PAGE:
For unruly behaviour, I was delivered to boarding school at the age of 4, after enjoying wonderful times on a Devon farm. I was taken to the Convent by my parents in an Austin 7. I remember crying and staring at the red and yellow floor tiles while Mother Superior Sister Agnes Francis and my future form mistress, Sister Anne, promised punishment if I didn't stop. For high spirits, this turned out to be a long punishment, lasting until 1953.
The nuns ruled the boys with discipline that today would result in prosecution and school closure. After Mass, breakfast in winter was a sordid affair starting with a tablespoonful of Cod Liver Oil. If it made you vomit, you were very lucky if you didn't receive a thrashing with the cane. The taste was taken away with a bowl of lumpy porridge. Talking was strictly forbidden and disproportionate punishment did the trick. Time was allocated after breakfast for use of an outside row of toilet cubicles, which had to be used even in freezing conditions, before lessons.
Considering food was still on ration, they did their best with delights like black sausage, butter beans or swede with mash potato. Fish was guaranteed on Fridays. Regular desserts were lumpy Rice Pudding or Semolina.
Education was by intimidation. If you were slow on the uptake, it was assumed a hit round the ear or a sharp ruler over the knuckles would lead to understanding. When I reached the age of 7, Sister Mary Edith took over my education in Religious Knowledge, Arithmetic, English Language, French, History, Geography, Nature Study and spelling. There were fortnightly reports on conduct, politeness, application, discipline and order.
In spite of the harsh discipline, we did get the occasional treat. The weekly walks to West Bay taught me to hate wet weather. I enjoyed outings such as to USS Missouri off Portland Bill, Gundry's rope factory, Glastonbury and the Bridport Royal Charter Pageant. Even got to cheer the Princess Elizabeth and Margaret on their vist to Bridport. Rin Tin Tin and Micky Mouse were treats with rare film shows shown with a religious film.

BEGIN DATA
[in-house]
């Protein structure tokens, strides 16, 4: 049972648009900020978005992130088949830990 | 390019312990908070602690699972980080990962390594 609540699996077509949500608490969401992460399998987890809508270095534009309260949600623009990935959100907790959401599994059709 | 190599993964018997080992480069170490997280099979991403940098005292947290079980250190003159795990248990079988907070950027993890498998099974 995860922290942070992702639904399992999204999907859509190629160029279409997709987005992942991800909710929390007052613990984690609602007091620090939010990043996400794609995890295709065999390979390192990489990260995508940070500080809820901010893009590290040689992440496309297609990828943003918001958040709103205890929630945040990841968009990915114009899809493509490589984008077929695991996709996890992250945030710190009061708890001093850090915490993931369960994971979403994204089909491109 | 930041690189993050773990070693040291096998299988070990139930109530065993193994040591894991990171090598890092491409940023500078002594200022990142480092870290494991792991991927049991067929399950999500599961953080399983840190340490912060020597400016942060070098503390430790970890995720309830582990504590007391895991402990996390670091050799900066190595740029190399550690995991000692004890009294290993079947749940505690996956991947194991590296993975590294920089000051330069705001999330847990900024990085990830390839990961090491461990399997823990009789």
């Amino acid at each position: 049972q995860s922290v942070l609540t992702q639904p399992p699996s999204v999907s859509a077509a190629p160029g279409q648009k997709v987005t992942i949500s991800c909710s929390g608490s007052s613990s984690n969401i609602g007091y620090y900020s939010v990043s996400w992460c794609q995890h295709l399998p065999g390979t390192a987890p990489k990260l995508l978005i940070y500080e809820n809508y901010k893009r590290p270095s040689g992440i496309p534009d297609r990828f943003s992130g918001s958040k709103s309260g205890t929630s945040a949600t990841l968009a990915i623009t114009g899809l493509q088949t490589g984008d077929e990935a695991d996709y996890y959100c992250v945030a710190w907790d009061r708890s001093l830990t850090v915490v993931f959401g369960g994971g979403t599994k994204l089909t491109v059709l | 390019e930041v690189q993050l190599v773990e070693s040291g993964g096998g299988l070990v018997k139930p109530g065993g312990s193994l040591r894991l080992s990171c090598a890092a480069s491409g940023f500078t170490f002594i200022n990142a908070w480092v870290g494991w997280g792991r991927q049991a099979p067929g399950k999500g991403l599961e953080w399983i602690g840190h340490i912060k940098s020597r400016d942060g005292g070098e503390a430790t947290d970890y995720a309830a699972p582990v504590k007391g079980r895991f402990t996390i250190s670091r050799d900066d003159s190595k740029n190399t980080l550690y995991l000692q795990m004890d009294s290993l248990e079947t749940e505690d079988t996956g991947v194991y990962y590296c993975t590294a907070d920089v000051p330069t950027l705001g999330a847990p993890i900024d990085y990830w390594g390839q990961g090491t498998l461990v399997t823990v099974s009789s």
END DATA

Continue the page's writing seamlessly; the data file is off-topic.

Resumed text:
Coronation Day turned life upside down. There were no lessons and a TV was hired for the day. The pupils' and nuns' eyes were glued on a small screen with little contrast, but enjoyed a shared national event. The Coronation was seen in colour at the Bridport Cinema at a later date.
There were two dorms for above or below 7 year olds. In hindsight bath night once a week was a rum do with the nuns bathing you in nice hot water, not allowing the cast of an eye to others being bathed. The dorms always seemed warm and the beds always had clean sheets.
In 1994 I took an American writer friend to see where I had been made a social inadequate. To our surprise, there was an old people's care home. In 2008 I took my mother, and was shocked to find it no longer there. New houses were where I remembered the Convent to be. Not even a plaque to commemorate the devotion of all those nuns. It seems the place has no history and no pupils who became famous, other than the writer Douglas Duff.
A memory shared byon Oct 3rd, 2008.
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